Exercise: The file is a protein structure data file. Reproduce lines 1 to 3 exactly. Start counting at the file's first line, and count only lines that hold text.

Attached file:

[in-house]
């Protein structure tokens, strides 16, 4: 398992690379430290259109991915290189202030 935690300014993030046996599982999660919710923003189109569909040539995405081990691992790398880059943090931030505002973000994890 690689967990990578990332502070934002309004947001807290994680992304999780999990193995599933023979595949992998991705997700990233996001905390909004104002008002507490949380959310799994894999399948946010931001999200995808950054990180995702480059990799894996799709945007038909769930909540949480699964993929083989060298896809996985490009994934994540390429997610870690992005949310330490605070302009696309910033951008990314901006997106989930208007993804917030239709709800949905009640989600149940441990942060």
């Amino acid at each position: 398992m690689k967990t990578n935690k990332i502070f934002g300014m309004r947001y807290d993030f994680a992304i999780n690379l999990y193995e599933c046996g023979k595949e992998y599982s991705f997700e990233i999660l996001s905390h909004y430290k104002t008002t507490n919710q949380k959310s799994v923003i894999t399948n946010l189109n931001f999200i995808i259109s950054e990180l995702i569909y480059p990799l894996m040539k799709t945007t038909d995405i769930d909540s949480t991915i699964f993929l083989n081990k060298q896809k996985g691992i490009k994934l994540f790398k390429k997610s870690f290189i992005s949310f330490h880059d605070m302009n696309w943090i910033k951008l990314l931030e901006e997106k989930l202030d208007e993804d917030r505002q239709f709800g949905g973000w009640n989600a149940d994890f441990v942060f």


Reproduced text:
[in-house]
């Protein structure tokens, strides 16, 4: 398992690379430290259109991915290189202030 935690300014993030046996599982999660919710923003189109569909040539995405081990691992790398880059943090931030505002973000994890 690689967990990578990332502070934002309004947001807290994680992304999780999990193995599933023979595949992998991705997700990233996001905390909004104002008002507490949380959310799994894999399948946010931001999200995808950054990180995702480059990799894996799709945007038909769930909540949480699964993929083989060298896809996985490009994934994540390429997610870690992005949310330490605070302009696309910033951008990314901006997106989930208007993804917030239709709800949905009640989600149940441990942060």
């Amino acid at each position: 398992m690689k967990t990578n935690k990332i502070f934002g300014m309004r947001y807290d993030f994680a992304i999780n690379l999990y193995e599933c046996g023979k595949e992998y599982s991705f997700e990233i999660l996001s905390h909004y430290k104002t008002t507490n919710q949380k959310s799994v923003i894999t399948n946010l189109n931001f999200i995808i259109s950054e990180l995702i569909y480059p990799l894996m040539k799709t945007t038909d995405i769930d909540s949480t991915i699964f993929l083989n081990k060298q896809k996985g691992i490009k994934l994540f790398k390429k997610s870690f290189i992005s949310f330490h880059d605070m302009n696309w943090i910033k951008l990314l931030e901006e997106k989930l202030d208007e993804d917030r505002q239709f709800g949905g973000w009640n989600a149940d994890f441990v942060f």